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After the Paris terror attacks of November 2015, some stadiums around the world decided to enhance security. But, a speaker at the recent UK Security Expo 2016 in London pointed out, you need to understand the dynamics that small changes, in terms of enhanced security screening, can create in a much larger crowd; such as, crushes at security gates.
How far do you go with screening, when – as happened at the Euro 2016 football tournament – a fan smuggled a flare into a stadium up his bottom?! fans can become angry, when queueing at a venue, and the queue becomes a security risk, he pointed out. A site may have a long list of scenarios and responses; but in the event of an emergency, you cannot very well turn to the right page in a manual. You need information at your fingertips.
There’s only five things you can do with a crowd, he suggested: evacuate, direct crowd members, have a phased evacuation, stay put, or invacuate (if for example there’s an active shooter on the street). Which one do you choose in a scenario, and how to you communicate to the crowd? Keith Still also raised the danger of mixed messages. You might want people not to run, and put out a tannoy message to say so; but what of signage that shows a running figure?! And as for the official advice in case of an ‘active shooter’, run-hide-tell, Still pointed out that you are now telling people to run, and not walk in an orderly manner. As Keith Still said, a fire alarm does not give a crowd a direction to move in; that may require security staff with radios.
Since 9-11, the focus has been on preparing and preventing the unexpected, he went on; there has been less emphasis on crowd congestion. He showed an example from the Notting Hill Carnival in west London in the summer of 2005; that is, the first after the 7-7 terror attacks. A fire cracker went off and police went to the scene; but there was a significant risk to life from the crowd scattering away from the non-event.
Keith Still suggested the application of games theory, analytical tools to understand the relationship of variables, such as weather and how crowd density will develop, for instance around taxis or bars or toilets. So it’s best to deploy security staff in areas of high density.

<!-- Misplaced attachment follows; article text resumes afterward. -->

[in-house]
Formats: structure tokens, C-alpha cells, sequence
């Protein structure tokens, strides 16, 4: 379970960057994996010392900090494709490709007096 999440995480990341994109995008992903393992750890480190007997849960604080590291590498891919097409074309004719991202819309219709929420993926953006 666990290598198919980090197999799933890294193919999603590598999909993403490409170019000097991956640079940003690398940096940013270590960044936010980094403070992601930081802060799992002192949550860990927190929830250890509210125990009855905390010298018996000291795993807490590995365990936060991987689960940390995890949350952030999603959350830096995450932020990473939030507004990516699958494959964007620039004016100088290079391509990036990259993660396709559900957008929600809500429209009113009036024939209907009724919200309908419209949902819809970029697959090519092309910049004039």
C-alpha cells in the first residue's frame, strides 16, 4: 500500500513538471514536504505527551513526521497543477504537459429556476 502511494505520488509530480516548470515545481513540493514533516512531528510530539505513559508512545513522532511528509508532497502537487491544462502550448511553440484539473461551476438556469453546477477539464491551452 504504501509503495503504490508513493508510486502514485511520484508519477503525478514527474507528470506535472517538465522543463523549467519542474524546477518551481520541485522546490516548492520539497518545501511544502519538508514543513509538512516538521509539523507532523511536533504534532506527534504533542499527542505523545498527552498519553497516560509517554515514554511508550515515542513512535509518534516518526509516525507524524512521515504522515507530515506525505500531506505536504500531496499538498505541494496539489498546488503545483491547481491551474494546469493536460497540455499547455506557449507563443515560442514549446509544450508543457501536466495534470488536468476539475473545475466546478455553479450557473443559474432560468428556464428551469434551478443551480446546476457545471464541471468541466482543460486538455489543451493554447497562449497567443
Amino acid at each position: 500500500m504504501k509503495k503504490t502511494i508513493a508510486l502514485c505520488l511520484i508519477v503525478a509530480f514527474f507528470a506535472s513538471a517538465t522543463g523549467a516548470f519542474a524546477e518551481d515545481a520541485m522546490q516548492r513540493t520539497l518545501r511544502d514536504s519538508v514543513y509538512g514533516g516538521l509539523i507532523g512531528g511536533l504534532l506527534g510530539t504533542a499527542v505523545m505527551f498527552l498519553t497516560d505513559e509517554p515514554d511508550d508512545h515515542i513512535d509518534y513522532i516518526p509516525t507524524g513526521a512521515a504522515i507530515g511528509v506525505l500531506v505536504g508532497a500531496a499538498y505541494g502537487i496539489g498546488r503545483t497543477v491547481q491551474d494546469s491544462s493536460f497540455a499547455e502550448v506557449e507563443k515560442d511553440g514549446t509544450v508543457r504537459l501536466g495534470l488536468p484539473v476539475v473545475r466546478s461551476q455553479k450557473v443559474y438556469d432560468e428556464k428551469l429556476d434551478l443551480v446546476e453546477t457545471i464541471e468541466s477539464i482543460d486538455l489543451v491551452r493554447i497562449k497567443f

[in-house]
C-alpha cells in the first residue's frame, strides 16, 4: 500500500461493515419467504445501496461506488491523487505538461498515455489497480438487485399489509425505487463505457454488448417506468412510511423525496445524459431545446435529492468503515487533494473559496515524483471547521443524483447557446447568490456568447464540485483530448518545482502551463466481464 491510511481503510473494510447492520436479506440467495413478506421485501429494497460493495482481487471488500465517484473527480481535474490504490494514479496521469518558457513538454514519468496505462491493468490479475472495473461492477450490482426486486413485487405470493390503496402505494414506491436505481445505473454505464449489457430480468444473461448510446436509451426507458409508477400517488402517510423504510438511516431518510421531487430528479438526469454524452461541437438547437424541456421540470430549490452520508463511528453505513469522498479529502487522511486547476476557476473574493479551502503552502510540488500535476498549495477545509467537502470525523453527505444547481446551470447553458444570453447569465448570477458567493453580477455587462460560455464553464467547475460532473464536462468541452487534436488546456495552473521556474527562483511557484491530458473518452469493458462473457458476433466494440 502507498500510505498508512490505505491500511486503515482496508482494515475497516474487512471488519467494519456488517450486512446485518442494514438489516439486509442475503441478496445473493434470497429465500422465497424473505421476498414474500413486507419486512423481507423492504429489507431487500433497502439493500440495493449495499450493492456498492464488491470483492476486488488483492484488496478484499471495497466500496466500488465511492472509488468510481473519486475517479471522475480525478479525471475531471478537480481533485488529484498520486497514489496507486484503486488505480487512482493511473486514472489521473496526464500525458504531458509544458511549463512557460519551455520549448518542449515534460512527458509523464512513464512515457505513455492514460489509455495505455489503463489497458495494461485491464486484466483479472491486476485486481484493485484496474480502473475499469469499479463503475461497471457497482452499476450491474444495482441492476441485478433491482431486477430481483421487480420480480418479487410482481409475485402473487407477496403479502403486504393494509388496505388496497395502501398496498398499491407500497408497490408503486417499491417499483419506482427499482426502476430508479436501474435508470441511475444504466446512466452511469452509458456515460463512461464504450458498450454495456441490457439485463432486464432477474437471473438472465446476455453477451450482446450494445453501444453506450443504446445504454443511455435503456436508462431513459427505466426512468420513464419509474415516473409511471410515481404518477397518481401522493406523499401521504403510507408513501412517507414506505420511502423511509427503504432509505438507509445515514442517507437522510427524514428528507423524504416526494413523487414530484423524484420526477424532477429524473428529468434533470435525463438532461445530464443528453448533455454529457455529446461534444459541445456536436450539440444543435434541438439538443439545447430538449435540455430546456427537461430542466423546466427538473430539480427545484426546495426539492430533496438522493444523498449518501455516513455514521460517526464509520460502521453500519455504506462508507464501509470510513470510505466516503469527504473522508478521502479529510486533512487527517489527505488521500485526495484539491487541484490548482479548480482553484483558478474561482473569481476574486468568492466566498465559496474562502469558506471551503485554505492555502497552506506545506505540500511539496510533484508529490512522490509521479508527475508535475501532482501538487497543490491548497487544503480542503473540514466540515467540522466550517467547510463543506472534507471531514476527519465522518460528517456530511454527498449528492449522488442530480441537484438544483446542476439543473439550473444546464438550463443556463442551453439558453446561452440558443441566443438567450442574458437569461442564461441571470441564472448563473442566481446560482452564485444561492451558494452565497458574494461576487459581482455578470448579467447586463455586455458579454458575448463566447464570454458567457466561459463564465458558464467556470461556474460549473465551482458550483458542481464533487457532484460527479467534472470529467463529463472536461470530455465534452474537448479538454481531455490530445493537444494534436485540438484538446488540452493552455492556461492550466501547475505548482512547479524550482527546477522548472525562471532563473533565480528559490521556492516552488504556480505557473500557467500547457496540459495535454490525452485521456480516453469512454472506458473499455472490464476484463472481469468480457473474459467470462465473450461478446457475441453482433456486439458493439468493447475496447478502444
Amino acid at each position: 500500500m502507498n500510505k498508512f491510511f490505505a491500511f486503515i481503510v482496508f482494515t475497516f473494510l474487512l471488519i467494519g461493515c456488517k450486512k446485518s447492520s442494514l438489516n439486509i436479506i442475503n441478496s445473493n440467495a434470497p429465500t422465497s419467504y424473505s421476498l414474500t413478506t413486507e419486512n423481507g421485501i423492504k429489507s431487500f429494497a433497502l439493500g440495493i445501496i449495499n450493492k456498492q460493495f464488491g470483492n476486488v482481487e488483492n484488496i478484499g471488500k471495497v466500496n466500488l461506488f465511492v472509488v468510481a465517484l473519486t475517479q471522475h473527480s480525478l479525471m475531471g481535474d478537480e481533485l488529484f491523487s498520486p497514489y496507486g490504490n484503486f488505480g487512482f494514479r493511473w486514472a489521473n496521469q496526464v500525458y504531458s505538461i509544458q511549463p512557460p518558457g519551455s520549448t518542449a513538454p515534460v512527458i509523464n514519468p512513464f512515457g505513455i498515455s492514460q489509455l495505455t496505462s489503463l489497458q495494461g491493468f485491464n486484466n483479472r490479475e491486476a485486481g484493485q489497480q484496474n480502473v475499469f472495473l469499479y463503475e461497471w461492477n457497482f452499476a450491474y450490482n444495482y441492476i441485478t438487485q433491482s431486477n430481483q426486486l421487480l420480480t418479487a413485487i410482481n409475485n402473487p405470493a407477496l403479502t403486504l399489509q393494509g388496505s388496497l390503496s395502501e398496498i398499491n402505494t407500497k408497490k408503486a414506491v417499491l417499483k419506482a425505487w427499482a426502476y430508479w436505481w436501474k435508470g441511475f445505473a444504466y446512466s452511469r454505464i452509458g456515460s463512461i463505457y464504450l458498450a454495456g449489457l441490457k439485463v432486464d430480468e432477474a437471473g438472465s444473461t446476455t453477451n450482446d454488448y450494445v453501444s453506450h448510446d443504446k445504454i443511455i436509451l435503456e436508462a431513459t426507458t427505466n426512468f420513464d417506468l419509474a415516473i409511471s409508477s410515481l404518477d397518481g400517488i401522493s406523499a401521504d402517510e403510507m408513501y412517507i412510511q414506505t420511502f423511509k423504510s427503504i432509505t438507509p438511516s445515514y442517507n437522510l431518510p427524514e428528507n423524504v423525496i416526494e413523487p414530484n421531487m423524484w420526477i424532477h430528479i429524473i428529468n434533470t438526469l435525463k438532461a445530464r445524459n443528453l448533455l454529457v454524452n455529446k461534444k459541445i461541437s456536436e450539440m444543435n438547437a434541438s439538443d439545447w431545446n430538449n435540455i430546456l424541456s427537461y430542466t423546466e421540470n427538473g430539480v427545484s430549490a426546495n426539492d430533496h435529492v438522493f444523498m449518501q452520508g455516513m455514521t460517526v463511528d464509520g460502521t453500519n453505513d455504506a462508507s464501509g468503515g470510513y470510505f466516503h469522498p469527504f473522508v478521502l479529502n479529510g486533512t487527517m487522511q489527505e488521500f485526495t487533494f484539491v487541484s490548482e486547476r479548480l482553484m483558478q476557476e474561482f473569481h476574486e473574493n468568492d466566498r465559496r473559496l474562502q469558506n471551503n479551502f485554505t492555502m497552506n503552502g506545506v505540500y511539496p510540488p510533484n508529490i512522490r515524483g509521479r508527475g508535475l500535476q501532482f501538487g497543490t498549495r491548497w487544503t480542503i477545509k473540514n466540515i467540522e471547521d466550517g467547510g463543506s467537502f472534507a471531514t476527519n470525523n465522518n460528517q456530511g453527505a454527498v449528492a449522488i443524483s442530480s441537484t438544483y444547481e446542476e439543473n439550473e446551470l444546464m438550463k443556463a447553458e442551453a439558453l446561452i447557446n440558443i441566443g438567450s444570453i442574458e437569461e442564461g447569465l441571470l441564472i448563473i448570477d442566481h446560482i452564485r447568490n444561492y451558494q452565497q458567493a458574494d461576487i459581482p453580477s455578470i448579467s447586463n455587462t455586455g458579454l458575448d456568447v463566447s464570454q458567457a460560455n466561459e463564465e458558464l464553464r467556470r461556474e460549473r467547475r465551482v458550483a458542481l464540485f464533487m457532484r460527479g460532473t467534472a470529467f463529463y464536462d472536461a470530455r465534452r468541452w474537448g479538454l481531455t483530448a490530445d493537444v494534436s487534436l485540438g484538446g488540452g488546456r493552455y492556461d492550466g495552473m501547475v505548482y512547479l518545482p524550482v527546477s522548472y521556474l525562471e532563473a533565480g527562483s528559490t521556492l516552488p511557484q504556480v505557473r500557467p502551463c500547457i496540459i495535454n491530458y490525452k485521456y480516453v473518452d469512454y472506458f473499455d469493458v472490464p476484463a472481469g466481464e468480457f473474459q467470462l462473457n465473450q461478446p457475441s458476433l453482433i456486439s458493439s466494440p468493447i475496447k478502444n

He argued for reducing large plans to formats that control rooms can use, such as green-amber-red for low, moderate or high density parts of a site; with the aim of the control room operators paying attention to the high density areas. He raised the warning that a crowd management team might stand down at 10pm at the end of an event; yet the crowd is still vulnerable when dispersing to merchandise outlets and train stations, perhaps until 11pm. That is, venues might need to extend the perimeter of their security staffing.
Also on the theme of colour-coding to aid crowd risk management, Keith Still suggested one diagram that you can look at on your desk – such as the front of a stage at a concert being high risk as people may become dehydrated in hot weather or a crush – rather than a document of thousands of words.
Returning to the five options you can do with a crowd, Still said that he asks hotels and conference centres how they evacuate – what if there’s a suspicious package in the entrance, and the setting off of the fire alarm sends people towards the threat?! Technology, he said, needs to be supplemented with education. If there is a threat outside, whether a chemical spill or car bomb, the site needs to tell people why it’s important to stay where they are – and, as he admitted, so many elements competing for managers’ attention in the emergency.
Pictured by Mark Rowe; bollards outside Wembley Stadium.